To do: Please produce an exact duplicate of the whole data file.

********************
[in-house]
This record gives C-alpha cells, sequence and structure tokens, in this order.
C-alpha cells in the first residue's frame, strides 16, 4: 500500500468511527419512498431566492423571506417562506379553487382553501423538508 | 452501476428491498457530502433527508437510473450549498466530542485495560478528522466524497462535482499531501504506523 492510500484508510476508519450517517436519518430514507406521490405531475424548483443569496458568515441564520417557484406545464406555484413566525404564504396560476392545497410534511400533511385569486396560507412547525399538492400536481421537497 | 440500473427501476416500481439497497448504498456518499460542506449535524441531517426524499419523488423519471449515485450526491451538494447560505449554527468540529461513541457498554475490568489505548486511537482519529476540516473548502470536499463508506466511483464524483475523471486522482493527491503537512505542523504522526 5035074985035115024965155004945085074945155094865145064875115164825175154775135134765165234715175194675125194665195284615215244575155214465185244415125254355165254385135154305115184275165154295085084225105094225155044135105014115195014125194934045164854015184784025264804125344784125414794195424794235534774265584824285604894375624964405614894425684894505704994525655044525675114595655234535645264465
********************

[in-house]
This record gives C-alpha cells, sequence and structure tokens, in this order.
C-alpha cells in the first residue's frame, strides 16, 4: 500500500468511527419512498431566492423571506417562506379553487382553501423538508 | 452501476428491498457530502433527508437510473450549498466530542485495560478528522466524497462535482499531501504506523 492510500484508510476508519450517517436519518430514507406521490405531475424548483443569496458568515441564520417557484406545464406555484413566525404564504396560476392545497410534511400533511385569486396560507412547525399538492400536481421537497 | 440500473427501476416500481439497497448504498456518499460542506449535524441531517426524499419523488423519471449515485450526491451538494447560505449554527468540529461513541457498554475490568489505548486511537482519529476540516473548502470536499463508506466511483464524483475523471486522482493527491503537512505542523504522526 5035074985035115024965155004945085074945155094865145064875115164825175154775135134765165234715175194675125194665195284615215244575155214465185244415125254355165254385135154305115184275165154295085084225105094225155044135105014115195014125194934045164854015184784025264804125344784125414794195424794235534774265584824285604894375624964405614894425684894505704994525655044525675114595655234535645264465